The Anise-Laced La Dolce Vita Hits a Sweet Spot

The Anise-Laced La Dolce Vita Hits a Sweet Spot

Pix and Story :: Anastacia Uriegas

“La Dolce Vita” translates to “the sweet life” and for our purposes, refers to Federico Fellini’s 1960 classic film AND anisette, the sweet liqueur in our namesake cocktail. A little booze-education first: Anisette refers to anise-flavored liqueurs, most of which are popular in Mediterranean and surrounding countries. Each has their own version of the strongly flavored spirit; Italy has sambuca, Spain has anís, Turkey has raki, France has pastis, Greece has ouzo, in the Middle East they drink arak, and in Central and Latin American countries it’s called aguardiente. (And, although the flavor profile of an anisette is similar to absinthe, it lacks green anise, wormwood and the alcohol proof is much lower.)

This brings us back to the film La Dolce Vita, Federico Fellini’s cinematic masterpiece. The popularity of the film made Rome’s Via Veneto road famous and along with it, the bars which lined the street slinging sambuca. The bartenders served the liqueur in espresso or straight “a la mosca” or “with the fly” which included a single coffee bean. For our La Dolce Vita cocktail, we are going to channel Italian drama by using Meletti Anisette--which has been popular in Italy since it’s inception in 1870--and the very new Italicus, a bergamot liqueur that comes in a chic, sea glass-blue bottle worthy of any home bar.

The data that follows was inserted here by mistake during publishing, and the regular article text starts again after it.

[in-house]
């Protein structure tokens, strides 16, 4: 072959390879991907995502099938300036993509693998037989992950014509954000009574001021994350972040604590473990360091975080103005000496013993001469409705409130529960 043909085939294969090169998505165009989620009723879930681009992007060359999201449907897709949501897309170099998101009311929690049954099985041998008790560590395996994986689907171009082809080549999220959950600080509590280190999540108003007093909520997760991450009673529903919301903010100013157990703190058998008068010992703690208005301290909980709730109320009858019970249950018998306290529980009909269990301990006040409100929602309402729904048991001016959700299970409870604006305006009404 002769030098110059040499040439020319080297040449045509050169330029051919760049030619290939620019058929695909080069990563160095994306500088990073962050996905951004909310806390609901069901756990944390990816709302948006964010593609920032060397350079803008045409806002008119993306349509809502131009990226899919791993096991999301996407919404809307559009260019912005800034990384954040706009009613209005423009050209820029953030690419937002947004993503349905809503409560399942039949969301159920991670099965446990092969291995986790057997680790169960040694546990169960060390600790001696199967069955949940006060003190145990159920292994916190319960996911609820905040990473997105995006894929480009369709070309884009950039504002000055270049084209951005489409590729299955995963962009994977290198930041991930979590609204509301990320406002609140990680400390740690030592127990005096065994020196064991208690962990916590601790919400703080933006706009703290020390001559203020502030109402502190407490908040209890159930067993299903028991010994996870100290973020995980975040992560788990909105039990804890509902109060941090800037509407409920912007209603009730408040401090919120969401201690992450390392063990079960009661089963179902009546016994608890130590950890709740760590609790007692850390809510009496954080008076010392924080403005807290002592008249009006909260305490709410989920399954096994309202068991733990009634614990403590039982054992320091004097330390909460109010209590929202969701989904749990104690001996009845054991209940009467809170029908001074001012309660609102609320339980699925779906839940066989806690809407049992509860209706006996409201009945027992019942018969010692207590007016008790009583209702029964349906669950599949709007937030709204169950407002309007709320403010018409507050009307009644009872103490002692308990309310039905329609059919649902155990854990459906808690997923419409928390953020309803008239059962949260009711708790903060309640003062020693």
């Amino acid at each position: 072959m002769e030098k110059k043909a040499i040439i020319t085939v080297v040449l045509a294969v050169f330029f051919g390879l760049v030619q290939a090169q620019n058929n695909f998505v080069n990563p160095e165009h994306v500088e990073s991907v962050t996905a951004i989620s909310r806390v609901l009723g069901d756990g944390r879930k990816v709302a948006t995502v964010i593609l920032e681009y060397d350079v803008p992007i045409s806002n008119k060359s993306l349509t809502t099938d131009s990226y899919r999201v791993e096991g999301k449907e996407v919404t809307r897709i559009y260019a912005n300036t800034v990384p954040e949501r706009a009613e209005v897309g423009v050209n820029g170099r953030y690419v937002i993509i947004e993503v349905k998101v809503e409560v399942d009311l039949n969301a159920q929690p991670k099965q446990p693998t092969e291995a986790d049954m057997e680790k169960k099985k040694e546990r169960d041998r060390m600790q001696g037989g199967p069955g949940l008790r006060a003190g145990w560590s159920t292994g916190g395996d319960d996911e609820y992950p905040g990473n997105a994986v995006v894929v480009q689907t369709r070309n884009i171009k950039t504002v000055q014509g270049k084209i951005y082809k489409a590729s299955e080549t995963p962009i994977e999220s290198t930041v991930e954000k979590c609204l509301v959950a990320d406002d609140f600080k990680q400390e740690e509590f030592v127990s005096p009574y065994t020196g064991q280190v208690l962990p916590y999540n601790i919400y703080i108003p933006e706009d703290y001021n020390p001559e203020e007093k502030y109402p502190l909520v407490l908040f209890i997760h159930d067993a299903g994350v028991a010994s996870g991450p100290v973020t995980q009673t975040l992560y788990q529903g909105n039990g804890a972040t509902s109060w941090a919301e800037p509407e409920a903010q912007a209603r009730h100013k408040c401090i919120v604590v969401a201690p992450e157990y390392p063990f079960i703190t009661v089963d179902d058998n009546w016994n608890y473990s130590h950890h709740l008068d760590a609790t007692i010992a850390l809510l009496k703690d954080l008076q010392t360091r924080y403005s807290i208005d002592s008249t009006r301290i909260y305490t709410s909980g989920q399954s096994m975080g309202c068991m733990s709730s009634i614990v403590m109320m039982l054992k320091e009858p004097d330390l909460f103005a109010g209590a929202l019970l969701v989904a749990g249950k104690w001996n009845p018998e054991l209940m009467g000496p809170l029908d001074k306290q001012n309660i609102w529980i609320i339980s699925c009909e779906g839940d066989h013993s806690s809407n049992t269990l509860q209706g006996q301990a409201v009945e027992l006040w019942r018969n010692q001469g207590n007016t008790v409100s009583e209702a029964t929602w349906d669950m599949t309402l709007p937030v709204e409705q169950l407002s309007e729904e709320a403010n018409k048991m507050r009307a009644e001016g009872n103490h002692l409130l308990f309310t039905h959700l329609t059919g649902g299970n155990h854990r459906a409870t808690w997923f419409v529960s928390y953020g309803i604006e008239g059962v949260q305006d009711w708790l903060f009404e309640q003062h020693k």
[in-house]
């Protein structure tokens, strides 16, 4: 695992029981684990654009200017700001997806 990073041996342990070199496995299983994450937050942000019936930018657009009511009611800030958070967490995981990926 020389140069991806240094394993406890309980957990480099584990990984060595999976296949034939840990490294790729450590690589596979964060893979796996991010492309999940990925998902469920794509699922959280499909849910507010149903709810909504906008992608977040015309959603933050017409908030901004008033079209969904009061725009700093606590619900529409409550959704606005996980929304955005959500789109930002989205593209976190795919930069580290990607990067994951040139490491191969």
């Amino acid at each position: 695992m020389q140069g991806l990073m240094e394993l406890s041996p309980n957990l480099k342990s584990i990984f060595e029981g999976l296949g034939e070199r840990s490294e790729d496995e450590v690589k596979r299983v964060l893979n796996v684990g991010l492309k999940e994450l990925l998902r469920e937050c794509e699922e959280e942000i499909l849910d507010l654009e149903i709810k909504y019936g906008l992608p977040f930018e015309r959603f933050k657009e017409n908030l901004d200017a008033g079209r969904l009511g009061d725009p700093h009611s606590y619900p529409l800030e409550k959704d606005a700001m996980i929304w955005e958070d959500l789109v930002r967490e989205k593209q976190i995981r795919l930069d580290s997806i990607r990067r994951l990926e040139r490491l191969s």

Mangia bene, ridi spesso, ama molto!

Start by infusing a tablespoon of loose Earl Grey tea (or one tea bag) into the whiskey for 15 minutes. (Earl Grey is black tea flavored with citrus-y and floral bergamot rind oil. We used Big Heart Tea Co.’s Edith Grey which includes rose petals and tiny rosebuds!) After steeping, straining out the solids and combine the whiskey, Meletti, Italicus, and bitters in your stirrer. Stir until the very, very cold and strain into your rocks glass. Express the oil from an orange peel, drop into drink, and enjoy the sweet life.

Mangia bene, ridi spesso, ama molto! (Translation: Eat well, laugh often, love much)



2 oz Rye Whiskey
½ oz Meletti Anisette
½ oz Italicus Rosolio di Bergamotto
2 dashes Peychaud's Bitters
2 dashes Angostura Bitters
1 tbsp Loose Earl Grey Tea (or 1 tea bag)
Garnish: Orange Peel



Rocks or Old Fashioned Glass
Mixing Glass
Bar Spoon
Julep Strainer
Orange peel for garnish



1. Infuse rye whiskey with tea for 15 minutes, strain.
2. Combine whiskey, Meletti, Italicus, and bitters to mixing glass.
3. Add ice and stir until well chilled.
4. Strain into glass, squeeze orange peel, rind out, to express oil and add to glass.